And it’s this last part that does so much damage. One might argue that we’re all fraudulent, to a greater or lesser degree, from the moment our social knowledge reconfigures our place in this world. The dye is cast for instance once you inwardly rejoice the addition to your year 9 class of a fat, freckly ginger; his late arrival assuring your own survival in the Hobbesian jungle of in-crowd adolescence; your sense of his abjection within the pecking order removing some of those sticks and stones, or more likely these days an internet bullying campaign or trauma by text – formerly your exclusive domain. So if you’re going to be honest, then the chances are we’ve all been implicated at one time or another, but it’s not something you boast of, not if you’ve any ‘couth. And, maybe this is the really important bit, it’s not something you actively pursue or encourage, even if you passively benefit from it. So while it might have been tough for ginger, you never actually wished him any harm.
Which brings us back to our young friend, the Cluedo gamer.
‘Not doing it right’ if by ‘right’ you mean the rules as endured by every other dupe. He’ll doubtless go far, this kid. Age 10 and already a cheat, though his family won’t thank you for pointing it out. And if it’s easier to bury the offence in Sociology, let’s be honest, he’s not the child being left behind. Never has been, his follies inoculated within the protective walls of upscale suburbia. And just as much as it’s a physical space, it also provides a semi-permanent buffer zone between cunning and consequence or to borrow from the old Russian master, between ‘crime and punishment’. It – the offence itself just as much as the physical dimensions of suburbia – remains intact because it has to: to support all those other lies which percolate the privet hedges and religious bumper stickers. In much the same way as The Sopranos is both an indictment of suburban America’s monstrous underbelly but also seems to revel in its own corruption. This is the OC of the ‘Real Housewives’ – a place where the fruit, after all, rarely falls far from the tree. And these are the poisonous little berries of privilege and entitlement.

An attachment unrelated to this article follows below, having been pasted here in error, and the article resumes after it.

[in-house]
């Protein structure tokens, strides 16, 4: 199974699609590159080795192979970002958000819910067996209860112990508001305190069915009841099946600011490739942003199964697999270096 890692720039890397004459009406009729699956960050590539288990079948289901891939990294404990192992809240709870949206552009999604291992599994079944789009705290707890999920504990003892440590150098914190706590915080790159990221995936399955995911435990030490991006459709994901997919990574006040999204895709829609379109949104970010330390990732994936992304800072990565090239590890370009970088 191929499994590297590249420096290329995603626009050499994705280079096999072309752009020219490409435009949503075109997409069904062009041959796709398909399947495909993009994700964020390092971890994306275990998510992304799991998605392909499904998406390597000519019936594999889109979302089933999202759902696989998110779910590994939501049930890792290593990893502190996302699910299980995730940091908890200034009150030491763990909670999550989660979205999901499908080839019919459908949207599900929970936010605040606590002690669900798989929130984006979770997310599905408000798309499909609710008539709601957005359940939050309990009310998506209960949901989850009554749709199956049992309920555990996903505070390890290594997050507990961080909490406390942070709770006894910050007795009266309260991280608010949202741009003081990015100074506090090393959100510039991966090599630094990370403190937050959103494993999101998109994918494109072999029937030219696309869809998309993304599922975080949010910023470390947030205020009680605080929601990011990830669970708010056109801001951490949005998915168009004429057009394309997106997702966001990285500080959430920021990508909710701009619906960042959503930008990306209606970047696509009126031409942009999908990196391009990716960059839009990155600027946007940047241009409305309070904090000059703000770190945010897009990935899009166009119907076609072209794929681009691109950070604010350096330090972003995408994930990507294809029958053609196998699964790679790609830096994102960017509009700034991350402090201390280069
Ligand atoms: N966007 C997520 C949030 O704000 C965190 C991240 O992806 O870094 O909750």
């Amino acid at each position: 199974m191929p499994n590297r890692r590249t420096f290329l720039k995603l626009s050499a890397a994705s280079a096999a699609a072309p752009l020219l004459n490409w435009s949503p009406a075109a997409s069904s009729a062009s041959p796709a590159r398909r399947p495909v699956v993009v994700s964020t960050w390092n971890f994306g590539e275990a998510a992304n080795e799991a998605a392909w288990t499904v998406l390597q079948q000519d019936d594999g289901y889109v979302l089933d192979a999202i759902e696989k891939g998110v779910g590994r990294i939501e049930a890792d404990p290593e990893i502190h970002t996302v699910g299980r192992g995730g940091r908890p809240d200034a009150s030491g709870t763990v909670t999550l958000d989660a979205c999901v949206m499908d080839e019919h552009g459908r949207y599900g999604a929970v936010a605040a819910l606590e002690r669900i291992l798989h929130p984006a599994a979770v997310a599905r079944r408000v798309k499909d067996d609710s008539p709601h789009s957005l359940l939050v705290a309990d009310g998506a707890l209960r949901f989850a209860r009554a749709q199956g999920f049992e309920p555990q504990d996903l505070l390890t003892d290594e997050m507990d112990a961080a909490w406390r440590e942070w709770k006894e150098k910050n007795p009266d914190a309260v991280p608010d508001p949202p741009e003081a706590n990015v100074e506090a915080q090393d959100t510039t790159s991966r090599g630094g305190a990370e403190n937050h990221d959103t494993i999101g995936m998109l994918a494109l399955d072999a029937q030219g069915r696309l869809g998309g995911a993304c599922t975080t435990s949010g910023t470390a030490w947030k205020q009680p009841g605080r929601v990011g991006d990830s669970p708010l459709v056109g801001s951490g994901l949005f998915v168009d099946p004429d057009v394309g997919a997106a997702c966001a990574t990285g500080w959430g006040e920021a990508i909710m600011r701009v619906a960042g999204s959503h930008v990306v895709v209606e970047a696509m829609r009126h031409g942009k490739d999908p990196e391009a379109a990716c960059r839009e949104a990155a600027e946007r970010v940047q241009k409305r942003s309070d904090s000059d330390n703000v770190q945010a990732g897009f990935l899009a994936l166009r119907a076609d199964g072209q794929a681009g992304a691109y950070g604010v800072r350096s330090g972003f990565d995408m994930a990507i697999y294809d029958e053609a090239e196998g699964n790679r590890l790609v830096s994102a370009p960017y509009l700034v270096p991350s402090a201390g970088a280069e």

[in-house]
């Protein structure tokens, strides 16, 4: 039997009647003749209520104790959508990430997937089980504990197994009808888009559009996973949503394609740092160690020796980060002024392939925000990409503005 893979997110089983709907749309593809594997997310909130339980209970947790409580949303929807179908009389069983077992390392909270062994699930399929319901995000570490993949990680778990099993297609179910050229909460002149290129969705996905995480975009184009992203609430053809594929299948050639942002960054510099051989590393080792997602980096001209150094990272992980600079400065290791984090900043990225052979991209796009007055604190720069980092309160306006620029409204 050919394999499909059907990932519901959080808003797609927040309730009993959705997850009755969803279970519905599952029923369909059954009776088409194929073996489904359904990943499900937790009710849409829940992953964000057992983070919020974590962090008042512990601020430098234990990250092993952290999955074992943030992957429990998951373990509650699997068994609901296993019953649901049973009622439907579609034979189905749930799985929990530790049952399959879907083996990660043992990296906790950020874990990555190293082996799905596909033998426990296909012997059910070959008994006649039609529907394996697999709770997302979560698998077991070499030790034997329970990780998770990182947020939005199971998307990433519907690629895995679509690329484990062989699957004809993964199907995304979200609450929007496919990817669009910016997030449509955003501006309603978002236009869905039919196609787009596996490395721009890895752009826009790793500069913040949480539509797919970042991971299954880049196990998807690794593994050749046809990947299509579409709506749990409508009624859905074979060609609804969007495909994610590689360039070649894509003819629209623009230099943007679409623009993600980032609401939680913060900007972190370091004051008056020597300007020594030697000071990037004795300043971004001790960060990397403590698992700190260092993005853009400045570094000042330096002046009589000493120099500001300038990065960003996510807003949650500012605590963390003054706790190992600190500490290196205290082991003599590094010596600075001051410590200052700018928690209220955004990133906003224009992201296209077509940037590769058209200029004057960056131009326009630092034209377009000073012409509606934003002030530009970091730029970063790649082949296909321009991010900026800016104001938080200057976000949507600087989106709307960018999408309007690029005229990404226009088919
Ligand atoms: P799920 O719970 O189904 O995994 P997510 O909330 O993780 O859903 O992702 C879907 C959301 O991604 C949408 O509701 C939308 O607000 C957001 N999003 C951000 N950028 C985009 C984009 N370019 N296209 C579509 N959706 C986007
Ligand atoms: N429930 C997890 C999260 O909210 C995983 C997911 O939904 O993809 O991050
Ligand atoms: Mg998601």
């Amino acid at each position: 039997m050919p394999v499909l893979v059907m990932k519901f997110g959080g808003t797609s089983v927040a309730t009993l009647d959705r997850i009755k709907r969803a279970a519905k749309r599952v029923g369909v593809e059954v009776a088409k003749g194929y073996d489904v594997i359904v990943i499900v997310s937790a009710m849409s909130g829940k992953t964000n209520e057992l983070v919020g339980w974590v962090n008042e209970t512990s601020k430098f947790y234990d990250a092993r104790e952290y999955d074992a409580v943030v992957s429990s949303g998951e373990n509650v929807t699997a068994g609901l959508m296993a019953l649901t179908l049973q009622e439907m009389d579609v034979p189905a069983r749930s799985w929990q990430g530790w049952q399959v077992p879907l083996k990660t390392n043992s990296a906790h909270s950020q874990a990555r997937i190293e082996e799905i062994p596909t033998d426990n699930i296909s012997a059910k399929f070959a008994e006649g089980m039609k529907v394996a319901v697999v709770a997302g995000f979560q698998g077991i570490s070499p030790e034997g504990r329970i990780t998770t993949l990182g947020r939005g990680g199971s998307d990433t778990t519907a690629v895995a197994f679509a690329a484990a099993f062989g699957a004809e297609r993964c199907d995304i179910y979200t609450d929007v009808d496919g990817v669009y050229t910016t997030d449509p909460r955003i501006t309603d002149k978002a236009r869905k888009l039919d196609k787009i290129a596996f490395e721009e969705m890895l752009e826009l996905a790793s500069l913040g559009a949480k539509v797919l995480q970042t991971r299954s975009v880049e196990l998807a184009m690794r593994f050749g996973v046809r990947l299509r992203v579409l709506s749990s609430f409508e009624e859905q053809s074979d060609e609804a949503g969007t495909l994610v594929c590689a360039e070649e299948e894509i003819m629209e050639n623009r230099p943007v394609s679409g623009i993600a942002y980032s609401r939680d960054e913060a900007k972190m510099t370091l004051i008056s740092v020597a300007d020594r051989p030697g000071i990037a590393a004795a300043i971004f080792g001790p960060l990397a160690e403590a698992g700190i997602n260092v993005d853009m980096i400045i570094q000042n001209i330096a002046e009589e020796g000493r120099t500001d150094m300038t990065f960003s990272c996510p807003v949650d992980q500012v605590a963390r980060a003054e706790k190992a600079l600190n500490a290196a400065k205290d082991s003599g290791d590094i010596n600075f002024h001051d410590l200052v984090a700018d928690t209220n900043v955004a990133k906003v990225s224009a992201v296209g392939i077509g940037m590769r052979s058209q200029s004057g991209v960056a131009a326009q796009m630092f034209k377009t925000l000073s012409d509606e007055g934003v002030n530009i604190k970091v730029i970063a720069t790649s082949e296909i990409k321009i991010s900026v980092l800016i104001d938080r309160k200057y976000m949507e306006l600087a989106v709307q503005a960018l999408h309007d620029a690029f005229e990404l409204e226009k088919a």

No, there’s little consequence here. Navel gazing and self-obsession aplenty but it’s only apparently ‘special pleading’ when poor people register any kind of complaint. More likely in this case, the kid, the bent rules and the rigged game fall under the umbrella of ‘mischief’. A catch-all to run concurrently with life itself, airbrushing juvie, the ‘big house’, disappointment or failure from the big picture for the well-heeled.
A boardgame cheat at 10, and in times past a draft dodger at 20, and who knows, a presidential incumbent by late middle age?
These days though he’ll more likely move from privet to hedge fund manager; or asset stripper; or currency speculator, or realtor, or any number of rapacious, socially useless, late capitalist occupations.
The kid will do well, and if he trims an ethic here or a principle there, who’s counting really? Even if his deception adds a little, or more likely a lot more to the national debt. And who can blame him? The rewards are massive, and as he’ll recall from his formative experiences playing Cluedo, the penalties are rarely enforced. So he’ll speculate to accumulate, and the decimal point in his current account will, like all good imperial careers, head ever further east.
But there’s no ledger which counts the cost of his myriad betrayals, from child Machiaveli to full-blown adult fraudster. His won’t be the desk that’s cleared or the home that will fall under the hammer. He’ll find a way around it, a loophole here, an offshore tax haven there. Even though it’s nearly always Gecko on Wall Street, poor old Mustard will continue to carry the can. And we’re all the poorer for it.